As I fly American more and more as an Executive Platinum member, there are some things I’ve really come to love about them, especially as a leisure flyer.
One of the major differences between American and United when it comes to comparing their top tier status levels is that 1K members at United get six fare restricted systemwide upgrades per year (you have to purchase at least a “W” fare for international travel, which can be pretty pricey in many markets), while Executive Platinum members at American get eight systemwide upgrades per year that can be used on any fare class.
That means at American your $500 ticket to Europe and $800 tickets to Asia can be upgraded. But the real kicker is how American prioritizes upgrades.
At United as a 1K member, it’s to some extent a crapshoot whether or not you’ll get your upgrade unless you can confirm it immediately. That’s an issue given that you’re often paying a huge premium for the chance at an upgrade, when it might just not come true. United, as I understand it, sorts upgrades first based on status and then based on fare class. That means I can be a 1K member booking 11 months out, and I’ll be jumped by any Global Services member that’s added to the waitlist and any 1K member on a higher fare class that’s added to the waitlist.
American, on the other hand, sorts upgrade lists based on status and then time added to the waitlist. That means if I book a ticket 11 months out and there’s no confirmable upgrade space, there’s no need to sweat it. If a single upgrade clears (which it will), it’ll be me. At American, Executive Platinum is actually top tier status, while at United 1K is really a glorified middle tier, given how many Global Services members there are. That’s not a jab at United because I find they treat 1Ks really well, but at the end of the day they’re not top tier — there’s always a Global Services member that can jump you on just about any list.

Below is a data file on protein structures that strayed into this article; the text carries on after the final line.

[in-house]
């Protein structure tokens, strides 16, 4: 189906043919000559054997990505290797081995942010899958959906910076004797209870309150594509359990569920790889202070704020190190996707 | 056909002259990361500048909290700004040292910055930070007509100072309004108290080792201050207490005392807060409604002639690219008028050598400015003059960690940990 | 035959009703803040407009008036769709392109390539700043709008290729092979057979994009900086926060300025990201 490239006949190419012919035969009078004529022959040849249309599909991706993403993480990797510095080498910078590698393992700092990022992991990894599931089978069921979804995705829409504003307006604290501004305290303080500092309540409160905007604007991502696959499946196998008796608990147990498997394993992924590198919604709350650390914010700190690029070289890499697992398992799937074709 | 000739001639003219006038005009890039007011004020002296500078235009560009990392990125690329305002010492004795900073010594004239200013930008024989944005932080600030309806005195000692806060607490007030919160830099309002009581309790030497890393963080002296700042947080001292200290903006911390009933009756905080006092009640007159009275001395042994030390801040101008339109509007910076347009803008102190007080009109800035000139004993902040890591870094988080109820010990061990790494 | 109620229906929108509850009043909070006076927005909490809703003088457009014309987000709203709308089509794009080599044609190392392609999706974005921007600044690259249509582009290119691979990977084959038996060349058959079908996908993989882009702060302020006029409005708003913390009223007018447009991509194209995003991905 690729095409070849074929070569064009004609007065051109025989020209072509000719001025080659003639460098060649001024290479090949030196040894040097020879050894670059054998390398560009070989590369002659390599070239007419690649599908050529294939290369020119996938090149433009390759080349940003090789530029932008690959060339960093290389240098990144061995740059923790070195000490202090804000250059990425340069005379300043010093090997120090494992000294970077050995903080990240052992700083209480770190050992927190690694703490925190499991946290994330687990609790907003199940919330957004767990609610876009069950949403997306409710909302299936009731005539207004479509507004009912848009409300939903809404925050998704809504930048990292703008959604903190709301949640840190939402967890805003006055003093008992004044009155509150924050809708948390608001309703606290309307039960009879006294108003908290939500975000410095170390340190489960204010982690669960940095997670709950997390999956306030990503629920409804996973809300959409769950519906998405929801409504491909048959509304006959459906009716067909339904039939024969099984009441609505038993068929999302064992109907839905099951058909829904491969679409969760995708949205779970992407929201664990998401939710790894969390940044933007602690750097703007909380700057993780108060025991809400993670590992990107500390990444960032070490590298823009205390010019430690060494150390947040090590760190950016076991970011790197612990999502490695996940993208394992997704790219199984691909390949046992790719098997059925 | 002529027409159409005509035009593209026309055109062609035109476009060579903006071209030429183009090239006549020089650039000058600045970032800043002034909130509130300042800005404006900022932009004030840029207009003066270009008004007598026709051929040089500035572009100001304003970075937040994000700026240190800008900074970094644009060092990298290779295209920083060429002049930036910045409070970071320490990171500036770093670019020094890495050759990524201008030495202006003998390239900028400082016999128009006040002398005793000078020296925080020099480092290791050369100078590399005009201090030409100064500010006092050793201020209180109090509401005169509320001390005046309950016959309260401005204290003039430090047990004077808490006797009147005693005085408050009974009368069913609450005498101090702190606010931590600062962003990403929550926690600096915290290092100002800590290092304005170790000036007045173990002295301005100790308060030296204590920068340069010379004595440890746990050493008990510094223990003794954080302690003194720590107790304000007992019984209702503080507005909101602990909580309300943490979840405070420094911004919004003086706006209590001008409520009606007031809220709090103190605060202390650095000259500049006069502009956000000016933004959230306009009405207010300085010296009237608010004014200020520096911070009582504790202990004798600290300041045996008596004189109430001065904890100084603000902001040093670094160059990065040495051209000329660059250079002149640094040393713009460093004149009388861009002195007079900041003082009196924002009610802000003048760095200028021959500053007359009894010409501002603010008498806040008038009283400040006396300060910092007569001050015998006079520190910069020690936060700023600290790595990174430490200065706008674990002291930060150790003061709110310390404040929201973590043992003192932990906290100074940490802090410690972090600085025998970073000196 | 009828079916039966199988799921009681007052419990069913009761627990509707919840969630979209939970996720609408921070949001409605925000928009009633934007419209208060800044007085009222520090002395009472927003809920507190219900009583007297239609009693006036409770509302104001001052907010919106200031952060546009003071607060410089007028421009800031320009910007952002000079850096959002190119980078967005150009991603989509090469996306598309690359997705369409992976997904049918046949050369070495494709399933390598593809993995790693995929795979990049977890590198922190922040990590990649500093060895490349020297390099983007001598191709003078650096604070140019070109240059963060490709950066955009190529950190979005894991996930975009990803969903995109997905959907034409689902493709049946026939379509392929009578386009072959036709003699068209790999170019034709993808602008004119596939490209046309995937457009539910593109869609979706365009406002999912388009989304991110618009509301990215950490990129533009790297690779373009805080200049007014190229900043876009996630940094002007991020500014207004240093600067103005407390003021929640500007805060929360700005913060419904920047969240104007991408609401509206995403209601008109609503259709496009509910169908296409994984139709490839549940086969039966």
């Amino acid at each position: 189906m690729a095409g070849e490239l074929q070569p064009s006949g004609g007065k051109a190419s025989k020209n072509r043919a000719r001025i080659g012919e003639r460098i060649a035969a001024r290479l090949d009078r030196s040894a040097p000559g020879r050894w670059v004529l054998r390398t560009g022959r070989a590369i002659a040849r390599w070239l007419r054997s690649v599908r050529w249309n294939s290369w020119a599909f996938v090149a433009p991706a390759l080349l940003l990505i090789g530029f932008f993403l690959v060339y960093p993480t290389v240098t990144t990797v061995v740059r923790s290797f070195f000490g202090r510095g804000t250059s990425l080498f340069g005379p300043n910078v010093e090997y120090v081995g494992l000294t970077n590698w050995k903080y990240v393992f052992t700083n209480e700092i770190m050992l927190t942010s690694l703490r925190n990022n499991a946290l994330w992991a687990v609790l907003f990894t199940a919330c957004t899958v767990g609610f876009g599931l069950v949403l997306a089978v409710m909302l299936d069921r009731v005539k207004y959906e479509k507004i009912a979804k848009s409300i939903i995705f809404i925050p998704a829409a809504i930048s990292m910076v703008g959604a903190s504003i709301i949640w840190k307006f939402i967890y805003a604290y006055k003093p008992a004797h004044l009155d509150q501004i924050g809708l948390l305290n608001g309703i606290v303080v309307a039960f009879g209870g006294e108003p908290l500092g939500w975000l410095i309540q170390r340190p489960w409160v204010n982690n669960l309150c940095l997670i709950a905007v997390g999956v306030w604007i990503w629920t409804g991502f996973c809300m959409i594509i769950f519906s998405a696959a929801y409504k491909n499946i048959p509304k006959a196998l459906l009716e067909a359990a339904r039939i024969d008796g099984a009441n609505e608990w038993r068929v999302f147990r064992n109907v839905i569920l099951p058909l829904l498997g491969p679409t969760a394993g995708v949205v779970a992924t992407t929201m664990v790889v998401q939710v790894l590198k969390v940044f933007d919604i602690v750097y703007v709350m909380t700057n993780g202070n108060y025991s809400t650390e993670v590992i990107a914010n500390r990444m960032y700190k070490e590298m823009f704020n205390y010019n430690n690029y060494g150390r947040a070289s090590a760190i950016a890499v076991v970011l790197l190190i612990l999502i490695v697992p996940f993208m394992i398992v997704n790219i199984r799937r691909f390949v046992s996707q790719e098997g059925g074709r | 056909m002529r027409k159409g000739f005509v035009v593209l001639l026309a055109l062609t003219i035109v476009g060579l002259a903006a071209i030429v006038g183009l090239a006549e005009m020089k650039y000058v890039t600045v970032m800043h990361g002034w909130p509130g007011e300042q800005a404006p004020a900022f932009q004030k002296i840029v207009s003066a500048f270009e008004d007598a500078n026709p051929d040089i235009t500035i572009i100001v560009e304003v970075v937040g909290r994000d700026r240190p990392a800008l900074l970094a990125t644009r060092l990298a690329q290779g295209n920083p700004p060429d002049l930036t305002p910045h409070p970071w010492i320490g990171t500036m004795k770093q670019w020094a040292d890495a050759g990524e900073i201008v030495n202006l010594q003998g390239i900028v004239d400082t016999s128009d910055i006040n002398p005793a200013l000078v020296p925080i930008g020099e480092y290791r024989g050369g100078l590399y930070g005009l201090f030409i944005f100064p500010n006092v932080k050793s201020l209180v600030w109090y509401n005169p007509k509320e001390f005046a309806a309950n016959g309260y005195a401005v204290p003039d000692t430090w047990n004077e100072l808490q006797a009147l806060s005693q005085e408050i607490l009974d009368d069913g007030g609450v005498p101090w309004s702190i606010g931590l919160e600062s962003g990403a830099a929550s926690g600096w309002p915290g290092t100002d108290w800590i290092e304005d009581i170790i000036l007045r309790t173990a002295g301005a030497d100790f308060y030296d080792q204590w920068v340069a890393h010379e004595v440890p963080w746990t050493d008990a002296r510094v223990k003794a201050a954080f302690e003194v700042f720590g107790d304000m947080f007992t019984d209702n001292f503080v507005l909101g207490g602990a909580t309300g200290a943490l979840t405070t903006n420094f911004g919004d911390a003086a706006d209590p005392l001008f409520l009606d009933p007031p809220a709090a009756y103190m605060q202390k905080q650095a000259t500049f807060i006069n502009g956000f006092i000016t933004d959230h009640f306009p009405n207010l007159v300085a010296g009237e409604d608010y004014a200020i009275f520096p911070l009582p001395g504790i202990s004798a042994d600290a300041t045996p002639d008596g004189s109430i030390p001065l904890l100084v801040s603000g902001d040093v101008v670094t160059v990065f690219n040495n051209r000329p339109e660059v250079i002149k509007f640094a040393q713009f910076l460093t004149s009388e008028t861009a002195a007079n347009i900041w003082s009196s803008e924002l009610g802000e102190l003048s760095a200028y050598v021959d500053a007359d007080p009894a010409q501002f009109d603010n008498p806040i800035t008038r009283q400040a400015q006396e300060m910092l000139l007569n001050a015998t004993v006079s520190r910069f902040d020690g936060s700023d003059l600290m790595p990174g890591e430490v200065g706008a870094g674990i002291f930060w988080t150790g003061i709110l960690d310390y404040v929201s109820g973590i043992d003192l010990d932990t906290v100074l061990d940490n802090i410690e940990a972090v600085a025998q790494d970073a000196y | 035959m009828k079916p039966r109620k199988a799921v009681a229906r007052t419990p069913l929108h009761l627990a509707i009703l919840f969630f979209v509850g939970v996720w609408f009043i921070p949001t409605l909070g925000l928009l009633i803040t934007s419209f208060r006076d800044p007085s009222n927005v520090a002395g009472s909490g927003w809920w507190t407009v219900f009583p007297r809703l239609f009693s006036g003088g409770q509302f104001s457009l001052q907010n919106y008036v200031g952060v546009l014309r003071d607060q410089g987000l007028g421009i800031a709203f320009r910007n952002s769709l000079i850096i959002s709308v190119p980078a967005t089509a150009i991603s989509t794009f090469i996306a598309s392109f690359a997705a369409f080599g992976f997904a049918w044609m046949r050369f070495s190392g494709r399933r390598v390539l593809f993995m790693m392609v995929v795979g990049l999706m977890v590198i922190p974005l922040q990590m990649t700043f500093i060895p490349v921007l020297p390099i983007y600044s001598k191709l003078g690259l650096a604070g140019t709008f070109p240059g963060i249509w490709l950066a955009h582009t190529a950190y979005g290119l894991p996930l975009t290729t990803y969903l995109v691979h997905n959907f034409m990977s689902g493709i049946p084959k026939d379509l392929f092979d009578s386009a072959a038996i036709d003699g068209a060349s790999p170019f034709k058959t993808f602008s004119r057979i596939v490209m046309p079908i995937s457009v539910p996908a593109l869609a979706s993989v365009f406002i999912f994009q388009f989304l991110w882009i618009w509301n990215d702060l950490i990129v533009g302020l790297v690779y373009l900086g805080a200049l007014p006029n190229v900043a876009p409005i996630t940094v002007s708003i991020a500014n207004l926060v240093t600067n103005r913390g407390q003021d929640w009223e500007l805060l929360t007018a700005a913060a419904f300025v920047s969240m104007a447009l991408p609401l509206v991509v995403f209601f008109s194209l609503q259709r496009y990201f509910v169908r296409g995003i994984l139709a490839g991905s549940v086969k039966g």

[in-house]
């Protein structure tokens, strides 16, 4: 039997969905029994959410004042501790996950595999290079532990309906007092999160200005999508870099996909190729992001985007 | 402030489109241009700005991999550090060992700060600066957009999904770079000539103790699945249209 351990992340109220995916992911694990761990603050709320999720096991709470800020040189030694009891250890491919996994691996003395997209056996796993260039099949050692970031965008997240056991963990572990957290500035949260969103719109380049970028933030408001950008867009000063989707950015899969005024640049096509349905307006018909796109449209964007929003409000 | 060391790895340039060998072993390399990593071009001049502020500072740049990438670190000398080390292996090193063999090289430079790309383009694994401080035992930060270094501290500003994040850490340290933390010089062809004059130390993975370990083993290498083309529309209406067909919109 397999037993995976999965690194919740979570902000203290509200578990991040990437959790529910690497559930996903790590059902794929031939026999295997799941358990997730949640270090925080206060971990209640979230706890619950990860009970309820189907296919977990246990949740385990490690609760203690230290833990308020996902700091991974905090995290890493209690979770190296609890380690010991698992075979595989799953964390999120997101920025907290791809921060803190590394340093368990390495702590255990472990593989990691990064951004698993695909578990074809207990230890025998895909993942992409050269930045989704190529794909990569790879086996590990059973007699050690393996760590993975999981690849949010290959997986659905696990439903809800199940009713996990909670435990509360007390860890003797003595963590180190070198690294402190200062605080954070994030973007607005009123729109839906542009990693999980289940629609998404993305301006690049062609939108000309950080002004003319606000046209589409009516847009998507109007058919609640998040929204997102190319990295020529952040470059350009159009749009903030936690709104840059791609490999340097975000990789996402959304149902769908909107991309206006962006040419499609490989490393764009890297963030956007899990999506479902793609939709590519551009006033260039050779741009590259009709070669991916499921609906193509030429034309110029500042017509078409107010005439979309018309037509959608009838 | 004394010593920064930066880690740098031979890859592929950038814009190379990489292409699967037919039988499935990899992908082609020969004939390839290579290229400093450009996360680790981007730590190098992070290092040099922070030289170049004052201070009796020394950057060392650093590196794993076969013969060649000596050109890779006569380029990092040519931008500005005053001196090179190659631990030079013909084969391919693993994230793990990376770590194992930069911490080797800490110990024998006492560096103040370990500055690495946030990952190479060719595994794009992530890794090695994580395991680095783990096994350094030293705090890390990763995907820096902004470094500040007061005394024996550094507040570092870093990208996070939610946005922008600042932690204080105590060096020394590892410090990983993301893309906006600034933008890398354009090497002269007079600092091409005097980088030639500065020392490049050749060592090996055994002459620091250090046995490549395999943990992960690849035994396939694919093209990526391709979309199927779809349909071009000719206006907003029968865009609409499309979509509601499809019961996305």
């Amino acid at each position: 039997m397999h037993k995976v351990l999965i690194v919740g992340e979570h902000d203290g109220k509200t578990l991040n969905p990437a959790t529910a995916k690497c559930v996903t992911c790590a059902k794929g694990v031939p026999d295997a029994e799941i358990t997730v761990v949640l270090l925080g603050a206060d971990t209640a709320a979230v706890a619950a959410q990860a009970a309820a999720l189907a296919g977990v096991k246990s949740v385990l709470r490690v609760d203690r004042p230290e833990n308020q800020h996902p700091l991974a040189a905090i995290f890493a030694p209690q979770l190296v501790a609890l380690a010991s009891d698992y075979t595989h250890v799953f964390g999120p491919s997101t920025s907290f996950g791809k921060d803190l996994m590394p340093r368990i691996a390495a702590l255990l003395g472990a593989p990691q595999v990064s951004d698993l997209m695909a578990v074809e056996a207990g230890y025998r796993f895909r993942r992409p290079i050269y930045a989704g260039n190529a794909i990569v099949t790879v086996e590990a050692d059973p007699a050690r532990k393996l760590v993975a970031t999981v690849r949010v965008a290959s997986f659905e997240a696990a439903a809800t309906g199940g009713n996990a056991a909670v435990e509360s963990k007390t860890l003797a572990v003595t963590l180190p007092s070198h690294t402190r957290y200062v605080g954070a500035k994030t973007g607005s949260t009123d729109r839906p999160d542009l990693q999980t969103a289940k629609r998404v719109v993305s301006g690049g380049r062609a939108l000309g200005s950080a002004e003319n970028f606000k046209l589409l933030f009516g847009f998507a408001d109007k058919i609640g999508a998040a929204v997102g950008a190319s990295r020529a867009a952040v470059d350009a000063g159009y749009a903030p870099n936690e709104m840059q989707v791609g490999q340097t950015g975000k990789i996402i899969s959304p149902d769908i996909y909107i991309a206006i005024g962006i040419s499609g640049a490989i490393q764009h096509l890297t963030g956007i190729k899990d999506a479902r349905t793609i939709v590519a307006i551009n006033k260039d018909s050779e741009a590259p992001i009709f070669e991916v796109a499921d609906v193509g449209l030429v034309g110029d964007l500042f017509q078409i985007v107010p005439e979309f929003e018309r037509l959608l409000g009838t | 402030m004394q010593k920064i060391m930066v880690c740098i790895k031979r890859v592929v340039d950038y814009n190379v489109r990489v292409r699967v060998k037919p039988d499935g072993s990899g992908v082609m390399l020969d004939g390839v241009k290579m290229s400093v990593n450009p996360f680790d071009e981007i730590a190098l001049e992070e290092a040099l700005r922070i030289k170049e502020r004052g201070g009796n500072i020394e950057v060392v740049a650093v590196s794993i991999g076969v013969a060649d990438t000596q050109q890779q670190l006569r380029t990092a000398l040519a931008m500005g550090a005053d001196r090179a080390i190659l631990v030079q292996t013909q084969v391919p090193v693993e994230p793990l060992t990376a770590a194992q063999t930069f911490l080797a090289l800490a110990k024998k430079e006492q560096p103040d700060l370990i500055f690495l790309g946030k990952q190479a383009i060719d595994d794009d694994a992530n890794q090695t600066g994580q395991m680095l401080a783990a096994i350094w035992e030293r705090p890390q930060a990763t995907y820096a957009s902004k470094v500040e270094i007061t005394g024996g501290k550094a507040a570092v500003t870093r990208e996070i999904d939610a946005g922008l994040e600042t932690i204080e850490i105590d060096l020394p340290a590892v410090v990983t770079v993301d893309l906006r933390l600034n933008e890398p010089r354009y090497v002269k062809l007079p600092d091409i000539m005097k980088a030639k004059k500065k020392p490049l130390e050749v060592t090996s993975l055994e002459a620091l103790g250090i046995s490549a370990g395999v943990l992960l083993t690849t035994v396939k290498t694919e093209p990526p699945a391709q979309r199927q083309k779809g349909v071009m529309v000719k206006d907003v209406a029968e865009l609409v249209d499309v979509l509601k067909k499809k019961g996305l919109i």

The reason I bring this up is because recently I was going to book a ticket on American from Chicago to Delhi with a friend and upgrade. The problem is, there was only one confirmable upgrade seat remaining. That means if my friend took that last confirmable upgrade seat, I would be the first person on the waitlist no matter what, which is pretty amazing.
Now, to a large extent that system doesn’t really make sense to me. I love it as a leisure flyer, though you’d think an Executive Platinum on a last minute, super-expensive fare should clear an upgrade ahead of me. As much as it’s a bit irrational, I’m not complaining!
Along the same lines, American charges close-in ticketing fees for upgrades within 21 days of departure. It’s normal for airlines to charge close-in ticketing fees for awards, but it makes no sense to charge them for upgrades, since those seats will otherwise go to elite upgrades. So as a non-elite you’d be paying $175 plus 15,000 miles for a one-way domestic upgrade requested within six days of departure. Again, it doesn’t make sense to me, but as an Executive Platinum member it certainly helps in keeping upgrade percentages close to 100%.
Anyway, I’ll be posting a more comprehensive review of the two airlines from a top tier elites’ perspective soon, so keep in mind this is only one small aspect of the two programs. Also, while it’s nice to have all those systemwide upgrades, American’s international route network is lacking somewhat, to say the least. They fly to Helsinki but not to Hong Kong, they fly to Budapest but not to Bangkok, and they fly to Dublin but not to Dubai.